Entering China via a series of mainstream restaurant collaborations, OmniPork is currently available in chains like café group Wagas, with plans to feature in Taco Bell and Hong Kong tea restaurant Tsui Wah from December 2019, alongside high-end establishments such as Shanghai Michelin-starred restaurant T’ang Court as of early next year. (OmniPork mince will also be available on the group’s plant-based Tmall Global store, Green Common, as of November 29.)
OmniPork’s plant-based taco (image: courtesy Green Monday)
Despite the fact that China currently doesn’t have a well-established community of meatless meat eaters outside of its practicing Buddhists, for Yeung the adaptability of Chinese consumers and the creation of an “aspirational lifestyle” associated with plant-based meats gives him hope — especially set against the backdrop of “black swan” events like African swine fever.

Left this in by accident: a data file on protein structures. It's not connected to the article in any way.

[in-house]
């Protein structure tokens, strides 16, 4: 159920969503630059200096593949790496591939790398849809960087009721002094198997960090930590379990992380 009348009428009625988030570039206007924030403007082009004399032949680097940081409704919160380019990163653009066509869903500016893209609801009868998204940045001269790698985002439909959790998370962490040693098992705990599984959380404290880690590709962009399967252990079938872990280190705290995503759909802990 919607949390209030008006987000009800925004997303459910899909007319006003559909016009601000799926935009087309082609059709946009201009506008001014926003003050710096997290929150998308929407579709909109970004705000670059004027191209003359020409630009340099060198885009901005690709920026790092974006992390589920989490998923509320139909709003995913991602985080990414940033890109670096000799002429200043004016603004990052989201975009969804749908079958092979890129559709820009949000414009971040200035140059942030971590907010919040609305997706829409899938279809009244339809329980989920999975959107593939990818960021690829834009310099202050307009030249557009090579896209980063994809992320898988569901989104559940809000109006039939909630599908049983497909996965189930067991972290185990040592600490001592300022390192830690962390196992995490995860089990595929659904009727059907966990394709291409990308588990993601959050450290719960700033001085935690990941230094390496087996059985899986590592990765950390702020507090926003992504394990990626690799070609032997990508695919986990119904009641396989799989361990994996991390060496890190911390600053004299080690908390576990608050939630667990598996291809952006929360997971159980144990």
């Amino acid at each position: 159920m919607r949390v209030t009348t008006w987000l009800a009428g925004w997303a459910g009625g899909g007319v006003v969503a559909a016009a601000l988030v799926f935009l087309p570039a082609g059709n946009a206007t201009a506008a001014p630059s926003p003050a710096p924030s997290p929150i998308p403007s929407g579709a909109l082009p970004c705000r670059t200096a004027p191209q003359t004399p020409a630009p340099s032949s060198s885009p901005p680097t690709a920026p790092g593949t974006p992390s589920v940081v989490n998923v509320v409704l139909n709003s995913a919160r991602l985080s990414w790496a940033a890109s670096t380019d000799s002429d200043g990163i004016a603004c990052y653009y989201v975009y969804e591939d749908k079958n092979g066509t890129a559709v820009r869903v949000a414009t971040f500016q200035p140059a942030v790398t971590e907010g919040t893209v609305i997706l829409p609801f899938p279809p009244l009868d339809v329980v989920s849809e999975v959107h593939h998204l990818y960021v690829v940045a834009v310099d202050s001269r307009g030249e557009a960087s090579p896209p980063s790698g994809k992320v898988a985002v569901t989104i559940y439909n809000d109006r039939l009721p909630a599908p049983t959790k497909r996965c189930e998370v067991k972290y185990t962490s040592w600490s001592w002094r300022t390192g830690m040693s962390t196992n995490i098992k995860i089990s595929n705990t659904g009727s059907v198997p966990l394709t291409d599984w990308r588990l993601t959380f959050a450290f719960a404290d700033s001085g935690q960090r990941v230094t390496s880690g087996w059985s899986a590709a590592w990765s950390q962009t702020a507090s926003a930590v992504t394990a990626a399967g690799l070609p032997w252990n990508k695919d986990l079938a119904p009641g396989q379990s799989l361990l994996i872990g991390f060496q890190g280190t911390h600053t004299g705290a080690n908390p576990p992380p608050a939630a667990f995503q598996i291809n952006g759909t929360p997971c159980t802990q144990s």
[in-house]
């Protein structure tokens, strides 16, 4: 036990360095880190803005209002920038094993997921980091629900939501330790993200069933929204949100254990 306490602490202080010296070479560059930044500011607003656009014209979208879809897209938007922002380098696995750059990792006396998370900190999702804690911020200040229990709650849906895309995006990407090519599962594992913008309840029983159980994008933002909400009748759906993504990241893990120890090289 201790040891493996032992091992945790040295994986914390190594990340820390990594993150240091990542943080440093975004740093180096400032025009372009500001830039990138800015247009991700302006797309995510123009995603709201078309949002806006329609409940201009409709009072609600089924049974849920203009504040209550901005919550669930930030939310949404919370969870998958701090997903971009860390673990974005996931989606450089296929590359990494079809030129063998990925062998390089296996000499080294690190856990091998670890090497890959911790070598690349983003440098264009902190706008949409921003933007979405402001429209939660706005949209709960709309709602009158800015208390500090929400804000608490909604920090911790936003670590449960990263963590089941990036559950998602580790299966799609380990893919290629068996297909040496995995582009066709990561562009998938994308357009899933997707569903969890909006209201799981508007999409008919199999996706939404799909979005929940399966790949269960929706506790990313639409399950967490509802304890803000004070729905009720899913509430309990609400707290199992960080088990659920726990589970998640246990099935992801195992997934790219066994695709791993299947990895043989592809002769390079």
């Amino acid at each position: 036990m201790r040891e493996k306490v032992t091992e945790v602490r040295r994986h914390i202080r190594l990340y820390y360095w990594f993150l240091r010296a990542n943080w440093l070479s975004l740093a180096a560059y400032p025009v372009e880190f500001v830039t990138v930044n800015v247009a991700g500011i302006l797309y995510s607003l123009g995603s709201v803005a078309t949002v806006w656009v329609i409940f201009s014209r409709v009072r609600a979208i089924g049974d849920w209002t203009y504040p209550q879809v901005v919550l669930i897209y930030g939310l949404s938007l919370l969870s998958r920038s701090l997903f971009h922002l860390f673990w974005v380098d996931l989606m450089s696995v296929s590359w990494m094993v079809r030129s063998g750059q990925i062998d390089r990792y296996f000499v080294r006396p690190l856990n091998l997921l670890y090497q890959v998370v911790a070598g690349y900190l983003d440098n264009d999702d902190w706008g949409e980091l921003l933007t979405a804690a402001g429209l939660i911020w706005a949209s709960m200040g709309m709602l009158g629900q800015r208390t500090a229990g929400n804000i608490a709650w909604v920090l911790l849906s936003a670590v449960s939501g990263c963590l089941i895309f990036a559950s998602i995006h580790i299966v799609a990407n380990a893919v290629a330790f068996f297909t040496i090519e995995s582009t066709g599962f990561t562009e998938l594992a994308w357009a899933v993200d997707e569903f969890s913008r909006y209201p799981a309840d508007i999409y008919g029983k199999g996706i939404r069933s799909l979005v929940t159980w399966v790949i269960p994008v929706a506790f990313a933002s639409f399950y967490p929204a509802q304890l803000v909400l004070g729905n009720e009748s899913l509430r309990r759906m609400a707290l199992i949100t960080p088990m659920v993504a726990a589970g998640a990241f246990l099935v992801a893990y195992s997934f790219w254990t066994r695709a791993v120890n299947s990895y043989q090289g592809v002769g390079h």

Yeung explains that while getting people on board is “an ongoing education process,” China is “very fast at adopting new things, many times they are ahead of everyone in terms of adopting new lifestyles.” Particularly, he adds, this happens among young people whose lifestyle choices are increasingly driven by social factors, such as “aspirations for health and the environment.”
However, while OmniPork labels itself as “Right Meat” — a product that’s good for the planet, people and animals — Yeung acknowledges:
“No matter how much we talk about carbon footprint, calories or cholesterol, people choose their food based on taste, price, and convenience.”
Also hitting Chinese headlines this year is Beijing-based Zhenrou (“Precious Meat”). Founded by Lu Zhongming, Zhenrou launched Suzhou-style pea-protein “pork” mooncakes during Mid-Autumn Festival, and sold out their 3,000 boxes within six days, according to CCTV.
In an interview with Xinhua, Lu says he sees “huge potential” for a new generation of plant-based meats in China — not to replace real meat, but rather to give “consumers one more choice.” He sees this especially among “generation[s] born after [year] 2000″ who have “never experienced food shortages and are willing to do their best to protect the environment and animals.”